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BUILD A GEODESIC DOME GREENHOUSE WILDER COMPOUND HANDBOOK

BUILD A GEODESIC DOME GREENHOUSE - wilder.is A GEODESIC DOME GREENHOUSE WORKSHOP #6 BUILD A GEODESIC DOME GREENHOUSE OVERVIEW | 02 ... Using the paper template, trace and …

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  • BUILD A GEODESICDOME GREENHOUSE

    WILDERCOMPOUND HANDBOOK

  • BUILD A GEODESIC DOME GREENHOUSE

    WORKSHOP #6 BUILD A GEODESIC DOME GREENHOUSE OVERVIEW | 02

    OVERVIEW

    This workshop offers the opportunity to work together in fabricating and constructing a geodesic dome greenhouse. The project is divided up into phases to allow the group to spend more time and become more familiar with both the various tools and skills needed to cut, stamp and grind all the pieces and ultimately assemble the full dome from these parts. This time spent in the shop, making the pieces, connecting with the materials and each other, builds respect and a better understand of both. There is an opportunity in this workshop to be creative and really delve into the understanding of the tectonics of the dome structure. The ultimate use of the structure as a greenhouse can promote growth both in the plantings within as well as for the dynamic of the developing community. Prep time: 2 weeks Cooking time: 2+ days Serves: 5-20 people

    HOW TO PLAN

    1. Plan to start the metal fabrication a week before you assemble the dome. You will be cutting lengths of steel tubing, pinching the ends, bending those pinched sections to a specific angle, then rounding the edges and punching a hole in the resulting angled tabs at the ends of each of these lengths of tube. See APPENDIX pgs. 9-17 for diagrams.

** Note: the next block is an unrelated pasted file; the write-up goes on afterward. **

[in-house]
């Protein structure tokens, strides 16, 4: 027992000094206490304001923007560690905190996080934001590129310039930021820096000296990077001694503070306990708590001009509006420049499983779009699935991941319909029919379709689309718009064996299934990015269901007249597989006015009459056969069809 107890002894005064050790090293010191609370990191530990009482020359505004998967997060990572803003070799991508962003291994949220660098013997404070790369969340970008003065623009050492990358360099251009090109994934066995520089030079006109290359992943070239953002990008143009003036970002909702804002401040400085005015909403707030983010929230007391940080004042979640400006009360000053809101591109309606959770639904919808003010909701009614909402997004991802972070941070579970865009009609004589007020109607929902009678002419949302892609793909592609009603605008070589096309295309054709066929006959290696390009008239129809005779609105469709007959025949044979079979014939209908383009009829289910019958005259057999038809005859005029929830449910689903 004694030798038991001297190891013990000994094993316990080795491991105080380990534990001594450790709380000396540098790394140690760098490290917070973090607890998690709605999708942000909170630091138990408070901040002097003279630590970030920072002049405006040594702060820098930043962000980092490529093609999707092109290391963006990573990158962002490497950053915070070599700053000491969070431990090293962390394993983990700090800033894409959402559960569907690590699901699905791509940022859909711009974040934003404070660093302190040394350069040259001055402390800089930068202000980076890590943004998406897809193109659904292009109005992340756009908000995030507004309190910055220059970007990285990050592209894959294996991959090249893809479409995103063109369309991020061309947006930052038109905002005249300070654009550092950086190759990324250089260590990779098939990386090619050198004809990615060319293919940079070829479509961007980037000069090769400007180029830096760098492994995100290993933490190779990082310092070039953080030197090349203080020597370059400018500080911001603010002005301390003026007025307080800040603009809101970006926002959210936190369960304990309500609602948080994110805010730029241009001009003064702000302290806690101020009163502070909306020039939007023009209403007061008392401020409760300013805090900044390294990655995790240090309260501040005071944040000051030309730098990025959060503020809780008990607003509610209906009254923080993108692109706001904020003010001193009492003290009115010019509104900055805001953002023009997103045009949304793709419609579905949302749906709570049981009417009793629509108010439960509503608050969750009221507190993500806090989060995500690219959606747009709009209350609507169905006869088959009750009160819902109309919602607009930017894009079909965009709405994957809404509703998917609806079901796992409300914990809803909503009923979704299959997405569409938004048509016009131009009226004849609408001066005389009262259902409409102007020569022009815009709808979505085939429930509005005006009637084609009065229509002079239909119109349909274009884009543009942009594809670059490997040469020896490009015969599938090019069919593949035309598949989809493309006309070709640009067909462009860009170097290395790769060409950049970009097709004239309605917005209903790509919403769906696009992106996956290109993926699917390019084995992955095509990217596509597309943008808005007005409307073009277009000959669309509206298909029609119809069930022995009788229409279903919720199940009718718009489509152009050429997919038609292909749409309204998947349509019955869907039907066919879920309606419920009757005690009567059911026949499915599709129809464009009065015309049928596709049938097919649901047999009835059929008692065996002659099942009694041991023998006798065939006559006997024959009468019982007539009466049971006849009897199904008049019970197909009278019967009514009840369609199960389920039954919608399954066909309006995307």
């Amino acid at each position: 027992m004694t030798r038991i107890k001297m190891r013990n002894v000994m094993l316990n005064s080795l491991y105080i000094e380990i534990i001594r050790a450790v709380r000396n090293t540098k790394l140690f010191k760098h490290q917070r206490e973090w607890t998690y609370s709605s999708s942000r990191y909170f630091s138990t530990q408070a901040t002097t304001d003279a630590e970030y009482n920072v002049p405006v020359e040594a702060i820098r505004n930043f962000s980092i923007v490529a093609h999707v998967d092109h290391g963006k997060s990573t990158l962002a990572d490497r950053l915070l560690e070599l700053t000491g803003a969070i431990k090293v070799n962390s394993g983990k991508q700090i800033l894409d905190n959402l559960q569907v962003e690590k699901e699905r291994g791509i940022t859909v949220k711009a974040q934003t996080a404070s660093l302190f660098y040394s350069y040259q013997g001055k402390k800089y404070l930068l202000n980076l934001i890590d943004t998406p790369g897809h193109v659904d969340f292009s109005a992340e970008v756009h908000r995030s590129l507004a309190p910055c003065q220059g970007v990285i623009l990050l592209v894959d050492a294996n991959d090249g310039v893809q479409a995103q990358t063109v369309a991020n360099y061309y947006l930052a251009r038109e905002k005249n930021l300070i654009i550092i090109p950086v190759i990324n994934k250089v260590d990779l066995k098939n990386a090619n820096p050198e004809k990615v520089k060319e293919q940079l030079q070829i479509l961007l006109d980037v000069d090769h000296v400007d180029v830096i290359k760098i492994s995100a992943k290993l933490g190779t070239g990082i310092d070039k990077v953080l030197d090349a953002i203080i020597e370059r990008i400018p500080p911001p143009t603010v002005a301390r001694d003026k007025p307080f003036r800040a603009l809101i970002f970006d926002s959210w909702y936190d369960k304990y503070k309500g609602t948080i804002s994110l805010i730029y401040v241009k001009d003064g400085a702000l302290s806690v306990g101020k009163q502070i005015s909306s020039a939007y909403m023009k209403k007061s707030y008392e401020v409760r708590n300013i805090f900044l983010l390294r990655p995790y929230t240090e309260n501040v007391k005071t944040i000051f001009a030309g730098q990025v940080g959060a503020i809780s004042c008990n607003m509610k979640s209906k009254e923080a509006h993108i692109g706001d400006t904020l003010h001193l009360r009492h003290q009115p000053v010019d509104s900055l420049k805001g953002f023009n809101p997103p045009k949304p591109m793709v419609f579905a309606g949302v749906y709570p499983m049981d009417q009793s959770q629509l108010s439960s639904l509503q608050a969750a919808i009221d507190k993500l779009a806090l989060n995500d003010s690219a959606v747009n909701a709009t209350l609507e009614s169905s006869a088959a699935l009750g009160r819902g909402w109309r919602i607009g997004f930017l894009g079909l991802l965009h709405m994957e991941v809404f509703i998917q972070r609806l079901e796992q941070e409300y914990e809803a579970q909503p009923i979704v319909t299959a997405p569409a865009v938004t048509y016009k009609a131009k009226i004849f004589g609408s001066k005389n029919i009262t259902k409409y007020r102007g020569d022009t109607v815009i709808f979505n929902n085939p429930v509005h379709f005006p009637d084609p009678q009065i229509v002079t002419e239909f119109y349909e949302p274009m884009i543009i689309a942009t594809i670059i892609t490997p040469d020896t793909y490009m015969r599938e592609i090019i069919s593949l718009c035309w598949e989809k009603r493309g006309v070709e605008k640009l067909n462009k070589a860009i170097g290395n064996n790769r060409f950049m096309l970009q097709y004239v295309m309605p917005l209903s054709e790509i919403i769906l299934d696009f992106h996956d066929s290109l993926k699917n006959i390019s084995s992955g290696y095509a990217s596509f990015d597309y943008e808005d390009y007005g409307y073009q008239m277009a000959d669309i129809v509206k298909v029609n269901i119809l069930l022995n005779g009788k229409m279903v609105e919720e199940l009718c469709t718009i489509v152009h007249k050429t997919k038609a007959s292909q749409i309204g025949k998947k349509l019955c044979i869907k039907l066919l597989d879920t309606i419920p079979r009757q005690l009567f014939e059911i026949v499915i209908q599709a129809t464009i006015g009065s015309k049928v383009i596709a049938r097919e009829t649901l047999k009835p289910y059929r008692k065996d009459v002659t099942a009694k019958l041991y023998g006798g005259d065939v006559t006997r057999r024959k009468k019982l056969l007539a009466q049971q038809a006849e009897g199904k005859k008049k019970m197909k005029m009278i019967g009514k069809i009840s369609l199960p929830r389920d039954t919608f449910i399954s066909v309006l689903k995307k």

2. Cutting the plastic panels will take 1-2 days depending on the number of helping hands. Youll create 3 different size triangles which will correspond to the triangles found on the dome. Holes will be drilled in 6 corresponding places on each triangle.

    3. On the day of the build, one team can level the ground (if needed) by putting down weed-resistant fabric, then covering that in an even layer of mulch. Another team will organize the metal pieces and begin at the bottom, constructing the dome in layers.

    4. Metal assembly involves loosely bolting the tabs of various metal tubes together as indicated by your map, then tightening when all pieces are in place. The last, higher-up pieces will require multiple people and ladders to finish.

    5. Hang the countertops to the first horizonal level of bars going around the dome with zip ties and rope.

    6. Plastic assembly starts at the bottom of the dome, lining up appropriate triangles and using zip ties to connect triangles to eachother around the bars of the dome. After triangles are zip tied, aluminum tape seals the seams.

    SECTIONS

    + METAL FABRICATION+ PLASTIC FABRICATION+ METAL ASSEMBLY+ COUNTER/HANGER ASSEMBLY AND INSTALL+ PLASTIC COVER INSTALL+ PLANTER ASSEMBLY AND INSTALL

    RESOURCES

    + DOME CALCULATOR + METAL FABRICATION SHOP (OR HAND TOOLS THAT CAN CUT, FLATTEN, GRIND AND DRILL)+ LARGE SPACE TO CUT 4X8 PLASTIC+ SITE TO BUILD ON

  • METAL FABRICATION FOR THE DOME

    WORKSHOP #6 METAL FABRICATION FOR THE THE DOME | 03

    OVERVIEW

    This task involves fabricating the various lengths that will form the triangles, hexagons and pentagons of the dome. An assembly line of measuring, cutting, stamping, grinding and punching the tube steel will move quite quickly with a pretty small group of people. Prior to fabrication, some time is required calculating the sizes of each of the tubes and their quantity. This website is a necessary tool in figuring out the dimensions of the pieces to creat the 3V flat bottomed dome: http://www.domerama.com/calculators/3v-geodesic-dome-calculator/3v-flat-base-815-kruschke-calculator/Prep time: 2 weeks Cooking time: 3 8-hour days (depending on number of fabricators) Serves: 3-8 people

    DIRECTIONS

    1. Using the dome calculator, figure out the quantity and lengths of the steel tubing. See APPENDIX pg. 9 for our measurements and diagrams.

    2. Calculate how many pieces you can get out of each full 10 length of tubing, trying to create as little scrap as possible. The longer scrap pieces should be saved and fabricated the same as the other tubes; they will be used as hanging planter bars.

    3. Label what size pieces are cut from each length, and cut all of the 4 varying lengths. Label each piece as it is cut, so as to stay organized as the process continues.